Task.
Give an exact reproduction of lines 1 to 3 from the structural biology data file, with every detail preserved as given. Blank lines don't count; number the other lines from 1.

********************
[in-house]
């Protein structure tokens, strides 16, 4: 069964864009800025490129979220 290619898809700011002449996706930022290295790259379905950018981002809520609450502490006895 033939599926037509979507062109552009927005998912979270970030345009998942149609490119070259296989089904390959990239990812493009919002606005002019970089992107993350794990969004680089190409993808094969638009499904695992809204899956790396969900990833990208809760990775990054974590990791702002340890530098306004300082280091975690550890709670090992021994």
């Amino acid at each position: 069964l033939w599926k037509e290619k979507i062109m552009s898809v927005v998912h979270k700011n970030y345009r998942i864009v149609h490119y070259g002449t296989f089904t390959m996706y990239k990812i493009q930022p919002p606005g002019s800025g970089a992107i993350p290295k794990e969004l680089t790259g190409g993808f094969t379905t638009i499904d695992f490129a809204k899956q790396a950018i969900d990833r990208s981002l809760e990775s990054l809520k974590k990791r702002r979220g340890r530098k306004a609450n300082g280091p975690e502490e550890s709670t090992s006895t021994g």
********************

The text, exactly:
[in-house]
């Protein structure tokens, strides 16, 4: 069964864009800025490129979220 290619898809700011002449996706930022290295790259379905950018981002809520609450502490006895 033939599926037509979507062109552009927005998912979270970030345009998942149609490119070259296989089904390959990239990812493009919002606005002019970089992107993350794990969004680089190409993808094969638009499904695992809204899956790396969900990833990208809760990775990054974590990791702002340890530098306004300082280091975690550890709670090992021994």
């Amino acid at each position: 069964l033939w599926k037509e290619k979507i062109m552009s898809v927005v998912h979270k700011n970030y345009r998942i864009v149609h490119y070259g002449t296989f089904t390959m996706y990239k990812i493009q930022p919002p606005g002019s800025g970089a992107i993350p290295k794990e969004l680089t790259g190409g993808f094969t379905t638009i499904d695992f490129a809204k899956q790396a950018i969900d990833r990208s981002l809760e990775s990054l809520k974590k990791r702002r979220g340890r530098k306004a609450n300082g280091p975690e502490e550890s709670t090992s006895t021994g």